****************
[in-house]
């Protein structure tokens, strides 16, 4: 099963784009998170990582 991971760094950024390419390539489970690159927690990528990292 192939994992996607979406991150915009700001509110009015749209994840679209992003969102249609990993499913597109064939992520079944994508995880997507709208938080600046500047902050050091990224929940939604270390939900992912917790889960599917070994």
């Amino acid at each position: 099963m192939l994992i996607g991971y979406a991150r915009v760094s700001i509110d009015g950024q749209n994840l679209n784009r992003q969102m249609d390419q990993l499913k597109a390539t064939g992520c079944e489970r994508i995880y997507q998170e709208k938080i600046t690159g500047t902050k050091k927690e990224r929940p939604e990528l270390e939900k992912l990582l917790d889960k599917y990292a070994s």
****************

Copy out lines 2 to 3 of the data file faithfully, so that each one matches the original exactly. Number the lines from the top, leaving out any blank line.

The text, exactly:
């Protein structure tokens, strides 16, 4: 099963784009998170990582 991971760094950024390419390539489970690159927690990528990292 192939994992996607979406991150915009700001509110009015749209994840679209992003969102249609990993499913597109064939992520079944994508995880997507709208938080600046500047902050050091990224929940939604270390939900992912917790889960599917070994």
């Amino acid at each position: 099963m192939l994992i996607g991971y979406a991150r915009v760094s700001i509110d009015g950024q749209n994840l679209n784009r992003q969102m249609d390419q990993l499913k597109a390539t064939g992520c079944e489970r994508i995880y997507q998170e709208k938080i600046t690159g500047t902050k050091k927690e990224r929940p939604e990528l270390e939900k992912l990582l917790d889960k599917y990292a070994s």